Archive for the ‘Anecdotes’ Category

Best Question to ask at Job Interview

According to Dave Kerpen, CEO of Likeable Local, there comes a time in every job interview when the interviewer asks, “Now do you have any questions forme ?”  This is a terrific opportunity to impress the interviewer.  Kerpen addes that the most important question you can ask is, “How will the work I’ll be doing contribute to the organization’s mission?” 

We further recommend that you couch this question by articulating your value proposition.  For example, you might frame the question as the following: “My Argus and Excel skills are advanced based upon the significant amount of transaction-based work that I have been asked to do over the past couple of years.  How might these skills contribute to your overall mission?”

Entering an interview armed with these types of questions surely will distinguish you from other candidates.

ACG Seeking Experienced Asset Managers in Atlanta

ACG has two new openings right now for seasoned Asset Managers based in Atlanta, Georgia.  The positions require 6-8 years of experience and a very strong ability to negotiate leases with minimal oversight.  Value-add experience is a big plus.  Please give Todd Zeldin a call at 404-653-0049 or send your resume to jobs@acgpro.com to apply for these positions.

 

What Not to Wear

What is the most embarrassing “clothing mishap” you have ever had? Being red-green color blind, I am quite sure that I have unknowingly dressed in unusual combinations, although my garanimals really help to avoid such situations. I remember returning from a business trip and receiving an upgrade to first class (back in the days when not everybody was a frequent flyer and first class seats were more readily available). After completing my dinner I went to wipe my face and instead of grabbing my napkin on my lap I grabbed my tie. I did not realize what I had done until my tie had some spaghetti sauce on it. I noticed a guy in the aisle across from me trying to control his laughter and I immediately dropped my tie and then burst out laughing. It wasn’t one of my most proud moments.

If you have a story you’d like to share with us about a clothing mishap, please share.

Companies Post Bogus Job Ads

Over the past couple of months I have been trying to place a couple of analysts. I have found that several companies are posting ads online but in fact are not actually hiring folks or it is taking many many months to make a decision. Although it is entirely possible that there was an initial intent on hiring somebody at one time and the market has simply not warranted such a hiring today, companies should do a better job updating their own websites and their job postings to ensure that they are not misleading candidates. Perhaps companies want the “perception” that they are bucking the industry trend and are actually expanding. From where I sit, however, it frustrates candidates to send resumes in direct response to job opportunities and never to hear a response back from the company. Isn’t it hard enough to search for a job full-time without the false promise that some jobs don’t even exist?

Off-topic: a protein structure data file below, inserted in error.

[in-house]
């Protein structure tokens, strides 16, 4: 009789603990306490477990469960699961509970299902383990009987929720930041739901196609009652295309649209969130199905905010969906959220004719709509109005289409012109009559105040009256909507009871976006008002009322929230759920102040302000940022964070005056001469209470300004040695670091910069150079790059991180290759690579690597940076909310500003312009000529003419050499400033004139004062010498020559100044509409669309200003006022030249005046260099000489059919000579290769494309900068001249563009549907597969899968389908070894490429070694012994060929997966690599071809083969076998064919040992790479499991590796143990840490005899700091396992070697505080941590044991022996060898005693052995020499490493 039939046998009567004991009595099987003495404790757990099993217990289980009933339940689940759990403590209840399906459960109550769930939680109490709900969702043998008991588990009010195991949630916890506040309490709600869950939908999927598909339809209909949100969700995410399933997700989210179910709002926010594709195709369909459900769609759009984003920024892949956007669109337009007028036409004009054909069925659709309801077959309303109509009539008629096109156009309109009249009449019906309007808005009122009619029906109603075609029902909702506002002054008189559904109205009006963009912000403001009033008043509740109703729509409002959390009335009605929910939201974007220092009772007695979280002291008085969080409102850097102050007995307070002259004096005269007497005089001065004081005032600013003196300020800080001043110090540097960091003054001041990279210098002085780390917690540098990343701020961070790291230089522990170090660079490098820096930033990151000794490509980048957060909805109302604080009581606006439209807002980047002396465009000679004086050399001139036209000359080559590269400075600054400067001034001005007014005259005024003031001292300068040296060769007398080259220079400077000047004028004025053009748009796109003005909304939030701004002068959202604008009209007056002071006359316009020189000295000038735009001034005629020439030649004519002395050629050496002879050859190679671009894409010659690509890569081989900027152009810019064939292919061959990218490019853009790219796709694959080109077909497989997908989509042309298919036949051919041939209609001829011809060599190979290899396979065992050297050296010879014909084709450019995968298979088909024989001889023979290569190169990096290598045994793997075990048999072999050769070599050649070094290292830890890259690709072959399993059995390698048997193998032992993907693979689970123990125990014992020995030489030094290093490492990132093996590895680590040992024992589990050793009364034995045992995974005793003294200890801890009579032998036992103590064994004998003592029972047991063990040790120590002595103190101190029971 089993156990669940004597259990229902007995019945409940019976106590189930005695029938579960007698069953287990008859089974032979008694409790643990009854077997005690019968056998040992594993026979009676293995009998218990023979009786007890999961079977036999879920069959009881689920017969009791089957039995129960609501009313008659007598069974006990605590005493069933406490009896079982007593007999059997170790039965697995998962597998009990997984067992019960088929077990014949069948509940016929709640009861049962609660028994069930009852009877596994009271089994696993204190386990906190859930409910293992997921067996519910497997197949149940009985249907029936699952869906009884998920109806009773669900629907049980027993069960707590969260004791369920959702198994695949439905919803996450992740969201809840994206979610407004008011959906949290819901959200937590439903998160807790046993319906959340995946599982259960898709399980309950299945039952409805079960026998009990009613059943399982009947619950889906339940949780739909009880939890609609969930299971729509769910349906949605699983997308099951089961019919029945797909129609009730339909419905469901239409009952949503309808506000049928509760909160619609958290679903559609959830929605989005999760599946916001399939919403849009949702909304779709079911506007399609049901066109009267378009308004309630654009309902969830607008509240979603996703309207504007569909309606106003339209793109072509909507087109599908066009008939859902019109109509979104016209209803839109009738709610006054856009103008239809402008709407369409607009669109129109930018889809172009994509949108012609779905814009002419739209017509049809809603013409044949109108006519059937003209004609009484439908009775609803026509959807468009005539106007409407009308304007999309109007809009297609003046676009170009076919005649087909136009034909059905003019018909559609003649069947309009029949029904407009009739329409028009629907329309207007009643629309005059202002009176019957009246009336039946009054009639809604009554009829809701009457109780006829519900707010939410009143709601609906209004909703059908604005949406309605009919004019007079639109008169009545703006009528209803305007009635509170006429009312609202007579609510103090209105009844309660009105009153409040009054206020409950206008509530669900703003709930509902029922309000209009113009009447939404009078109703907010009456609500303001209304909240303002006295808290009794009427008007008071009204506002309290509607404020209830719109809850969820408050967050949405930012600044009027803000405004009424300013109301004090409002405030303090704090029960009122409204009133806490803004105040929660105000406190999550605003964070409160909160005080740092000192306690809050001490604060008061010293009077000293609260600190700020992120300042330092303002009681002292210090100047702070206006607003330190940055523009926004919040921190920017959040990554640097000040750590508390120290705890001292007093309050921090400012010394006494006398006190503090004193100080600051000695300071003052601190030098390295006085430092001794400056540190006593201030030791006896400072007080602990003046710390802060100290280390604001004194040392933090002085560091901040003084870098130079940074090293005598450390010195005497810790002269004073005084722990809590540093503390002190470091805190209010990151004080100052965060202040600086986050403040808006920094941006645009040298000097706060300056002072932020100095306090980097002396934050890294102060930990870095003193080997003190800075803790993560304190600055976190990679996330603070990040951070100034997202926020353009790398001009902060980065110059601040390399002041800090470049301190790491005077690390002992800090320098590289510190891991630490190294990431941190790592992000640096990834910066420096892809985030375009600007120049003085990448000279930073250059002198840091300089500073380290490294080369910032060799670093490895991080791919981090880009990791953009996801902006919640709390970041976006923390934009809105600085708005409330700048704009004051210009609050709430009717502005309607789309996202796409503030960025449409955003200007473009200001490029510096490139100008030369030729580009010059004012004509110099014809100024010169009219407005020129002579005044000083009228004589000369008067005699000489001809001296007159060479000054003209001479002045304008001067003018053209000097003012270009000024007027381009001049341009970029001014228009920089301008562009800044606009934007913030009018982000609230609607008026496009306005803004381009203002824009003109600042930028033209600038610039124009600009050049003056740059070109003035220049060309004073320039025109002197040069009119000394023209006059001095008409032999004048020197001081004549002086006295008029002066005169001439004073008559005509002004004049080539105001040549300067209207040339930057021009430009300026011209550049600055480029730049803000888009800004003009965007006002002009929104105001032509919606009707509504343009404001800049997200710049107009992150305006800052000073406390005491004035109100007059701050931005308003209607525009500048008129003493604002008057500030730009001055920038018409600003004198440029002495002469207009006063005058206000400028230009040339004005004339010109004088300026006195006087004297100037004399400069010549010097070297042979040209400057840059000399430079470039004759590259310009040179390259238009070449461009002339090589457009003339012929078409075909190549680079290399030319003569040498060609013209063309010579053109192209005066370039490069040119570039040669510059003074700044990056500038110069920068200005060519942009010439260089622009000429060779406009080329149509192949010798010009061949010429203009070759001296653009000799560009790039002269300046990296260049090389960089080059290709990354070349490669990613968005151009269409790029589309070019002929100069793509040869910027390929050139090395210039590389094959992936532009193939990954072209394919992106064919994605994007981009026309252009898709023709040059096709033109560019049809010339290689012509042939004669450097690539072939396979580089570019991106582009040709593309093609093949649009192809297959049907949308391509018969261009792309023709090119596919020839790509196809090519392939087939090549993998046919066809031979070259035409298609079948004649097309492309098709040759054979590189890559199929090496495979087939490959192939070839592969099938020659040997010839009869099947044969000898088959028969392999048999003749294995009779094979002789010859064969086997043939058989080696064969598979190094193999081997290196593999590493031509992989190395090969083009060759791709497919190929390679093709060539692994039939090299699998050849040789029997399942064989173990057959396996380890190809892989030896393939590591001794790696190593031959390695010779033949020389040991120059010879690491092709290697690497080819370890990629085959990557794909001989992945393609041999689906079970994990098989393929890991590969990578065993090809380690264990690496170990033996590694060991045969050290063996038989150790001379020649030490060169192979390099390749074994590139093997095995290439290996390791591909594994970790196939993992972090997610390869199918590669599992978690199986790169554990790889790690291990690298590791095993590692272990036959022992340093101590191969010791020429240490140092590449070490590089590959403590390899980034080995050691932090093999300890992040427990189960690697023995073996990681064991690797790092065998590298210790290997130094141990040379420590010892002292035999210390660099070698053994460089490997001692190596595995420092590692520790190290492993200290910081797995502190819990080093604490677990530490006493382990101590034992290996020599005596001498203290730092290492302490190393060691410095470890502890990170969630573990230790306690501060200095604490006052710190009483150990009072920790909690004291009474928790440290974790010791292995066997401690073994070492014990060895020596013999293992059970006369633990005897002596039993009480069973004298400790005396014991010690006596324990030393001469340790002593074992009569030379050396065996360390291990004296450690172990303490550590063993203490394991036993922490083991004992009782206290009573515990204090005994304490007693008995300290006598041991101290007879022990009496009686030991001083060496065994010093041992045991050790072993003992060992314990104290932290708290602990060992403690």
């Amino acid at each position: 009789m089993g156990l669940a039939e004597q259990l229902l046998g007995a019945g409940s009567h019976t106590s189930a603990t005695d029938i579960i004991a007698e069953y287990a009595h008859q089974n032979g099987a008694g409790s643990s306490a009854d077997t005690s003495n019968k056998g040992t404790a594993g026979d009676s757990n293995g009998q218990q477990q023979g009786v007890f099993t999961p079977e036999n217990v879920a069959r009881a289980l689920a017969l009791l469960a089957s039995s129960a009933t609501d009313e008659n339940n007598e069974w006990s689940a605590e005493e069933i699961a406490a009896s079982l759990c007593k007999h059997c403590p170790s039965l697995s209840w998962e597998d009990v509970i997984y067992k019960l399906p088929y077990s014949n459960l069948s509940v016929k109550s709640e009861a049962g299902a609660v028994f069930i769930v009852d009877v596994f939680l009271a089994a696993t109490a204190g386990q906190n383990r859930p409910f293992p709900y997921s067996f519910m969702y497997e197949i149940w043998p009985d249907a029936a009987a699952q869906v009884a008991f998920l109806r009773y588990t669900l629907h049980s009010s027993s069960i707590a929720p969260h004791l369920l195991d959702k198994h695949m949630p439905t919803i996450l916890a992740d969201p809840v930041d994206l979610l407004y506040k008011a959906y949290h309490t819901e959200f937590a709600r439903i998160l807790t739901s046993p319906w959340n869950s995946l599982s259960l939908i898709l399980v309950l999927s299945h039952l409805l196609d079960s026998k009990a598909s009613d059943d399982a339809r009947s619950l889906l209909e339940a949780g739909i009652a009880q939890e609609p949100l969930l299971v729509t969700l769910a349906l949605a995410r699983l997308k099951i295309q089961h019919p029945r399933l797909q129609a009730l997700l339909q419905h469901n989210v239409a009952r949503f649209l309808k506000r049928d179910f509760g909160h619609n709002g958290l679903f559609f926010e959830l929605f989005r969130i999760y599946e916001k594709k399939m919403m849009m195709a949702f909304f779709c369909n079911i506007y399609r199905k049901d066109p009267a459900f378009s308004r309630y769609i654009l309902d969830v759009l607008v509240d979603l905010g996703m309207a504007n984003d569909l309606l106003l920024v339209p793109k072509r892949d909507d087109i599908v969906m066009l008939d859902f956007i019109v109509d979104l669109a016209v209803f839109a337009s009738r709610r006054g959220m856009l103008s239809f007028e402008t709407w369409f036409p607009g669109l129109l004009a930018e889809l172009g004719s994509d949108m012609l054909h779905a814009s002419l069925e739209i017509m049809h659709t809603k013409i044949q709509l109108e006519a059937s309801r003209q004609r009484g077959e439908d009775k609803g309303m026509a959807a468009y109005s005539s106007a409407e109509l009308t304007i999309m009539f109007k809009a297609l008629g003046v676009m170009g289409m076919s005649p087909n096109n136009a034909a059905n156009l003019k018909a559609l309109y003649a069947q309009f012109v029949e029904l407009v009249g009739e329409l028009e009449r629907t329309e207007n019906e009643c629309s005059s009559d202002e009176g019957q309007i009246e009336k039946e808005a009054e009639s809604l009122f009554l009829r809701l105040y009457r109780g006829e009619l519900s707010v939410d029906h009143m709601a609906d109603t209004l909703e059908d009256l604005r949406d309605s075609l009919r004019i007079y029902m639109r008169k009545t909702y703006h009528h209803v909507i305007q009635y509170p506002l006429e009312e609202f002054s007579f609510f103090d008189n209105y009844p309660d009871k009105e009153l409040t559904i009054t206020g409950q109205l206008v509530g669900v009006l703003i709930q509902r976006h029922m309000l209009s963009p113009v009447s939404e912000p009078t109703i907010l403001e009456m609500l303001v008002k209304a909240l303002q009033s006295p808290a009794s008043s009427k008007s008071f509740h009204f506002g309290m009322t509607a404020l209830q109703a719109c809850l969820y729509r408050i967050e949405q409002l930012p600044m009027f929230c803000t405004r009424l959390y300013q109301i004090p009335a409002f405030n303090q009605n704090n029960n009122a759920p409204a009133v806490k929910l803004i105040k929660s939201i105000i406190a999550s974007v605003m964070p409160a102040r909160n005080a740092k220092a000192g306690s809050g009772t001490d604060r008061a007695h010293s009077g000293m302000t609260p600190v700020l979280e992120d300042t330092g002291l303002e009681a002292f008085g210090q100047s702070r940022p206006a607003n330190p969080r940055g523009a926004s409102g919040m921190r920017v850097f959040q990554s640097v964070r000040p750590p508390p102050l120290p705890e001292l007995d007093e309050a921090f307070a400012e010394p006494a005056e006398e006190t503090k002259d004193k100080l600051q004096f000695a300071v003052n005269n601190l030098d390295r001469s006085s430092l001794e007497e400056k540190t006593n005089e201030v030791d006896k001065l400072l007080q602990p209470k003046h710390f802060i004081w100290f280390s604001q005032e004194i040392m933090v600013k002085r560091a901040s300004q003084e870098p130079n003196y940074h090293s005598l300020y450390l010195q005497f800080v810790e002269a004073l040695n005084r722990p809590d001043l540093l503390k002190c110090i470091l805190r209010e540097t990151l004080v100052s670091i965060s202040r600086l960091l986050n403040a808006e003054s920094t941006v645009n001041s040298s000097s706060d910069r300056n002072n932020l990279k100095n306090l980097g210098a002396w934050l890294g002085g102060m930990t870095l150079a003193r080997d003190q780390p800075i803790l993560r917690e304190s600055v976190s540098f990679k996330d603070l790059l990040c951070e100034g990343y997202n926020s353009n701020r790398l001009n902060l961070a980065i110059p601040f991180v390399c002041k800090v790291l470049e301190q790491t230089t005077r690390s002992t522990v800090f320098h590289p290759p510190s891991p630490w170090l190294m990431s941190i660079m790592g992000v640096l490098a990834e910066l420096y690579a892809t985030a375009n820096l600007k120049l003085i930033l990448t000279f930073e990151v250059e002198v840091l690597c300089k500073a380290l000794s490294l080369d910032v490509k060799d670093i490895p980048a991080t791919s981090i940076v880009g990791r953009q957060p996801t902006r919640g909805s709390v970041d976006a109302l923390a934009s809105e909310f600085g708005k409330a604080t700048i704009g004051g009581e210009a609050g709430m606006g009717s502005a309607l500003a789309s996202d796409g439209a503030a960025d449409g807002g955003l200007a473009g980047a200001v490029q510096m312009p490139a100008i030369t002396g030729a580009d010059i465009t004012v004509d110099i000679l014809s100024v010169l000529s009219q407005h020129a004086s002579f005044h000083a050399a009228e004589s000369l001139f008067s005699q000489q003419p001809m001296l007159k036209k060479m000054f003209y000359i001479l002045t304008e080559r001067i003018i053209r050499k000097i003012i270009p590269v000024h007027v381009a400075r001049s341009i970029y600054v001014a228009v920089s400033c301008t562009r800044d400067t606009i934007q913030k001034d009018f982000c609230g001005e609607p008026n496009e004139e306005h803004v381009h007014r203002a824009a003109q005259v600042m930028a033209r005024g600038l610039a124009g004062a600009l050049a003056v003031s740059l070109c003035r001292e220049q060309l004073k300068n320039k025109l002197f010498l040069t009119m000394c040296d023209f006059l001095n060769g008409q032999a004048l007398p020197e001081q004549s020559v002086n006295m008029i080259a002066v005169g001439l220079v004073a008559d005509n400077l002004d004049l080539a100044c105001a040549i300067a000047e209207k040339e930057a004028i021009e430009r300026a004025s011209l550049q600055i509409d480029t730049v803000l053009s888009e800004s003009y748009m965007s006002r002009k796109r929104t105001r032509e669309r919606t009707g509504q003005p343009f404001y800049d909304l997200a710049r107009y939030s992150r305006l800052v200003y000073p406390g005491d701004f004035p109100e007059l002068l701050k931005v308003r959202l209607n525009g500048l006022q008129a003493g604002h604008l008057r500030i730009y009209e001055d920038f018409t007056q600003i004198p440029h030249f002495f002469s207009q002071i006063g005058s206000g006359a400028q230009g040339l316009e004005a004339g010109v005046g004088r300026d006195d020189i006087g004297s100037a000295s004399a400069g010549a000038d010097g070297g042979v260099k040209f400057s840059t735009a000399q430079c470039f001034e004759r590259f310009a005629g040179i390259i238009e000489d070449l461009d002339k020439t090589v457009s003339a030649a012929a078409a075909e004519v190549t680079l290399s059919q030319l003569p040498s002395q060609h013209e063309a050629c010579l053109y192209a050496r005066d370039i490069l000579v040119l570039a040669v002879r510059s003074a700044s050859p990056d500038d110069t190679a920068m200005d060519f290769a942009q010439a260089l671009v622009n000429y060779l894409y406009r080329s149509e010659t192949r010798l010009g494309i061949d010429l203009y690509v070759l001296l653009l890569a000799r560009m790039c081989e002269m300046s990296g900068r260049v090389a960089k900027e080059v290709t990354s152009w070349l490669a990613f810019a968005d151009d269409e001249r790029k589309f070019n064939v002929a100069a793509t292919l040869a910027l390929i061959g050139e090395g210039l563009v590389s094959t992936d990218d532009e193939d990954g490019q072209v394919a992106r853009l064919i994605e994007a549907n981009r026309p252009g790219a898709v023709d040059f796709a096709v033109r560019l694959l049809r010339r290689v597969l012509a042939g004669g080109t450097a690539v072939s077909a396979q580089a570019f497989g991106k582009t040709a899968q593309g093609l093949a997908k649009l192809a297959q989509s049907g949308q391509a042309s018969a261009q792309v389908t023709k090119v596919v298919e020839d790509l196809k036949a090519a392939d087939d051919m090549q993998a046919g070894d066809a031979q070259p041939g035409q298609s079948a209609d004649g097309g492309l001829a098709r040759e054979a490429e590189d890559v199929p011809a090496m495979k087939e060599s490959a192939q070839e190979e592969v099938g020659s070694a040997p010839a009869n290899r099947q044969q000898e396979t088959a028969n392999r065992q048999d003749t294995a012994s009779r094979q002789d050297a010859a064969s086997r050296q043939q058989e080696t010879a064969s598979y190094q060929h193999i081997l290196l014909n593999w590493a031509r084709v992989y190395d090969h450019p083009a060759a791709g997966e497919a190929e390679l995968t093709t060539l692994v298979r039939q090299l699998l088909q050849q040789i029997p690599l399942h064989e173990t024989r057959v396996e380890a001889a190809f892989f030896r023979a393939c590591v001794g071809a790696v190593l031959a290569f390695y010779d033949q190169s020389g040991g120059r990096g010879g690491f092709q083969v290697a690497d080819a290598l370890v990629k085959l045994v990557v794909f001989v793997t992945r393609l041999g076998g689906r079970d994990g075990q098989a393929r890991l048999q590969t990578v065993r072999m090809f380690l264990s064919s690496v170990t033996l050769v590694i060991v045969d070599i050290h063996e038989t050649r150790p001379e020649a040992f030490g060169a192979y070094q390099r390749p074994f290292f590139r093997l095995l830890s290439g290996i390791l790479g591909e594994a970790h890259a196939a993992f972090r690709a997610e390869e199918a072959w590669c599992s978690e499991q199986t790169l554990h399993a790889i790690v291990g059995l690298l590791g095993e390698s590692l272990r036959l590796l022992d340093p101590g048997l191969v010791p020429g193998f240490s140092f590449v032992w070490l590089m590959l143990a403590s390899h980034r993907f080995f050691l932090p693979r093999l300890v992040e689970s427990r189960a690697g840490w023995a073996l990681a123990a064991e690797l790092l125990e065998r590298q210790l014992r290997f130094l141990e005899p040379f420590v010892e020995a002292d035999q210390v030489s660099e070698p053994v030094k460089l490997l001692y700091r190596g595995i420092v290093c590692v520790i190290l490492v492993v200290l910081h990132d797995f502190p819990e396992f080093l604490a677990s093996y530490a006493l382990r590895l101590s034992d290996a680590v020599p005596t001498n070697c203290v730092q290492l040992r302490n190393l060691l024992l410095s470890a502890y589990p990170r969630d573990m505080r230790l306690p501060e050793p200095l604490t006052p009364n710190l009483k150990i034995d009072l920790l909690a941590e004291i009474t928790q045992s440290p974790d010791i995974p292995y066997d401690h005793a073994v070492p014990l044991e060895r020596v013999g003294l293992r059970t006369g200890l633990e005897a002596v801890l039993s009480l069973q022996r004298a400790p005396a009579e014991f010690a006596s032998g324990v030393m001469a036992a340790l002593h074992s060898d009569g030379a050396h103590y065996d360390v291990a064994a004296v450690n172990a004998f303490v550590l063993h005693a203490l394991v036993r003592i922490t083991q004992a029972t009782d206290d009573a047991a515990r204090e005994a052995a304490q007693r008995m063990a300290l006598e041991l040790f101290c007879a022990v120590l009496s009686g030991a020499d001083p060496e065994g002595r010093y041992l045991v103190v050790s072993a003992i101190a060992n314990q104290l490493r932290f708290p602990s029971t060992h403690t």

Jobs Rescinded: New Market Trend

Over the past few weeks we have had two companies alert us that the jobs they were looking to fill have now been put on hold indefinitely. Although it is entirely possible that these two instances do not reflect market sentiment, recent market turmoil coupled with poor employment growth might suggest that the commercial real estate industry is stagnant and perhaps is contracting. ACG has seen an uptick in the number of portfolio due diligence assignment requests over the past 60 days; however, employment growth is not necessarily correlated with transaction growth as prices have clearly increased for class A buildings over the past twelve months.

Understanding how this impacts firms like ACG might be difficult to digest. For now, candidates responding to job ads might find a systemic delay or general lack of interest in their candidacy. Keeping sharp Argus and Excel skills will surely make candidates more competitive in the marketplace.

Ever Wonder if a Week-Long Boot Camp was Worth the Investment: Part III

My ARGUS Boot Camp Experience (Part 3)
Every day we learned new concepts that built on what we had learned earlier in the course. I was impressed with myself when, on day two, I found myself building models without having to use a mouse. Probably my favorite parts of the course were the case studies. ACG gave us custom case study workbooks which reinforced the real world application of the software. Every day, we’d build models based on these case studies and each time we’d learn something new, like modeling complex reimbursables (which actually was covered in several case studies). Every time we did this, it reinforced what we had learned in previous cases, and they got more complex. By the end we were actually given a completed ARGUS model and told to find the flaws. This was a very gratifying exercise. I demonstrated that in a relatively small amount of time I had gained the skill set required to audit a model and understand where to look for errors and specifically what are the most common errors made.